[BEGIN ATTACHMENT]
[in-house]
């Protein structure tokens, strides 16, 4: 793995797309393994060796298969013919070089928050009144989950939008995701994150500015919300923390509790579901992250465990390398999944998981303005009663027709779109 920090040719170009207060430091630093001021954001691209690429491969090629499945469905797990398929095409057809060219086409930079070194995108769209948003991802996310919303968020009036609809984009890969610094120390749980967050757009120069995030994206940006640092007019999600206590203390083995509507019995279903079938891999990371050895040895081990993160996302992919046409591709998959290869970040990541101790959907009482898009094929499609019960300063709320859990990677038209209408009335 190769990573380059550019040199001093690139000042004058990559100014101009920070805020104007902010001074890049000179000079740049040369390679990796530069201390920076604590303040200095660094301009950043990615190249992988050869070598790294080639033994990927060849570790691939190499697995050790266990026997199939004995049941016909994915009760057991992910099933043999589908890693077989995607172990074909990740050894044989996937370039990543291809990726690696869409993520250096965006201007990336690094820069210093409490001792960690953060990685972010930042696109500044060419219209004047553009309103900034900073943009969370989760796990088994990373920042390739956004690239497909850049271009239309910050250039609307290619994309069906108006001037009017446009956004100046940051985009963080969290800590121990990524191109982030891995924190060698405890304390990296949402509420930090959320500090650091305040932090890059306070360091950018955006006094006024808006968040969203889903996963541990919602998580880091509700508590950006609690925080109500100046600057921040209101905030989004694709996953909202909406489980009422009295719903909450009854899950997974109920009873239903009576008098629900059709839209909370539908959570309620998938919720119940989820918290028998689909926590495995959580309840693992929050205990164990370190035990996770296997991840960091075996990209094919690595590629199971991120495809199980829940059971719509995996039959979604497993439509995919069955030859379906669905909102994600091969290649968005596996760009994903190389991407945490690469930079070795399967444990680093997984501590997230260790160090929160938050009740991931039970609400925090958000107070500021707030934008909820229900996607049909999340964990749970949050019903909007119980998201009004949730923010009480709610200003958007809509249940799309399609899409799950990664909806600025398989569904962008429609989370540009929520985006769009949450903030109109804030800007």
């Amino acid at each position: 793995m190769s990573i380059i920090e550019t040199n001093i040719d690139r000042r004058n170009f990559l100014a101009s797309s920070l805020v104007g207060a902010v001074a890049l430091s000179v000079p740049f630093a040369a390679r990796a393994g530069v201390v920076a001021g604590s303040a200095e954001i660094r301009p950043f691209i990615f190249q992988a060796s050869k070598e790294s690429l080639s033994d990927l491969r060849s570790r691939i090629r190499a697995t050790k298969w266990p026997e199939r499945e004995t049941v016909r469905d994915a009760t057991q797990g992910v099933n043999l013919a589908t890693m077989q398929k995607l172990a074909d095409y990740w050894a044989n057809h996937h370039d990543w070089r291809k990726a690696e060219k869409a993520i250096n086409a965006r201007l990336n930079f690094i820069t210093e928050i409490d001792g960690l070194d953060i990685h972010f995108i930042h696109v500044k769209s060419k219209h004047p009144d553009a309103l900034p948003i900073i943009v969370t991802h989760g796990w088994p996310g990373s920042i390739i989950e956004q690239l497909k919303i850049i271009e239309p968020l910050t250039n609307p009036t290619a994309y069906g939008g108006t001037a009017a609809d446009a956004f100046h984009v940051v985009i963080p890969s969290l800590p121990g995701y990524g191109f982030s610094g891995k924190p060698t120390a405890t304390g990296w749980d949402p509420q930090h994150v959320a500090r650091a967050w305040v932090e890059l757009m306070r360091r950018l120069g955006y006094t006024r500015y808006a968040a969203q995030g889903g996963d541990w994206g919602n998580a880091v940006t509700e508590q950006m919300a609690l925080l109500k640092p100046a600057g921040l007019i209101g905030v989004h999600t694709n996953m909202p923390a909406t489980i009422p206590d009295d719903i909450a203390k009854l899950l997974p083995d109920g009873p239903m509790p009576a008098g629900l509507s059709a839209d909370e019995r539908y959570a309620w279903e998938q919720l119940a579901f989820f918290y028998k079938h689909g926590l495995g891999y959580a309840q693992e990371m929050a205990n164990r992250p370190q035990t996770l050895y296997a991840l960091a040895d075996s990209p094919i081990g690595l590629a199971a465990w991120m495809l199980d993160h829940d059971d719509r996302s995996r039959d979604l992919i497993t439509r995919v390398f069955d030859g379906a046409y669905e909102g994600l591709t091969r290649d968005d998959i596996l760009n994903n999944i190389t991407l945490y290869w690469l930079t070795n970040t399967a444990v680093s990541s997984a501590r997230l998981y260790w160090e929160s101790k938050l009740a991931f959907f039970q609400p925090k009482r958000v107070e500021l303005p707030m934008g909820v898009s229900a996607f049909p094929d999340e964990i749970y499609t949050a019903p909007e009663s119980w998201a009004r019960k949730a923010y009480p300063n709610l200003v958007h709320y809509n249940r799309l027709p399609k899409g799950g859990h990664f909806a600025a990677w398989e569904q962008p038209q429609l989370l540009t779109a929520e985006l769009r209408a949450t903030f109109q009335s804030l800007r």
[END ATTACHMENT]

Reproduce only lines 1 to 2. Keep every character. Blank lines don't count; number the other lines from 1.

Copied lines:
[in-house]
């Protein structure tokens, strides 16, 4: 793995797309393994060796298969013919070089928050009144989950939008995701994150500015919300923390509790579901992250465990390398999944998981303005009663027709779109 920090040719170009207060430091630093001021954001691209690429491969090629499945469905797990398929095409057809060219086409930079070194995108769209948003991802996310919303968020009036609809984009890969610094120390749980967050757009120069995030994206940006640092007019999600206590203390083995509507019995279903079938891999990371050895040895081990993160996302992919046409591709998959290869970040990541101790959907009482898009094929499609019960300063709320859990990677038209209408009335 190769990573380059550019040199001093690139000042004058990559100014101009920070805020104007902010001074890049000179000079740049040369390679990796530069201390920076604590303040200095660094301009950043990615190249992988050869070598790294080639033994990927060849570790691939190499697995050790266990026997199939004995049941016909994915009760057991992910099933043999589908890693077989995607172990074909990740050894044989996937370039990543291809990726690696869409993520250096965006201007990336690094820069210093409490001792960690953060990685972010930042696109500044060419219209004047553009309103900034900073943009969370989760796990088994990373920042390739956004690239497909850049271009239309910050250039609307290619994309069906108006001037009017446009956004100046940051985009963080969290800590121990990524191109982030891995924190060698405890304390990296949402509420930090959320500090650091305040932090890059306070360091950018955006006094006024808006968040969203889903996963541990919602998580880091509700508590950006609690925080109500100046600057921040209101905030989004694709996953909202909406489980009422009295719903909450009854899950997974109920009873239903009576008098629900059709839209909370539908959570309620998938919720119940989820918290028998689909926590495995959580309840693992929050205990164990370190035990996770296997991840960091075996990209094919690595590629199971991120495809199980829940059971719509995996039959979604497993439509995919069955030859379906669905909102994600091969290649968005596996760009994903190389991407945490690469930079070795399967444990680093997984501590997230260790160090929160938050009740991931039970609400925090958000107070500021707030934008909820229900996607049909999340964990749970949050019903909007119980998201009004949730923010009480709610200003958007809509249940799309399609899409799950990664909806600025398989569904962008429609989370540009929520985006769009949450903030109109804030800007």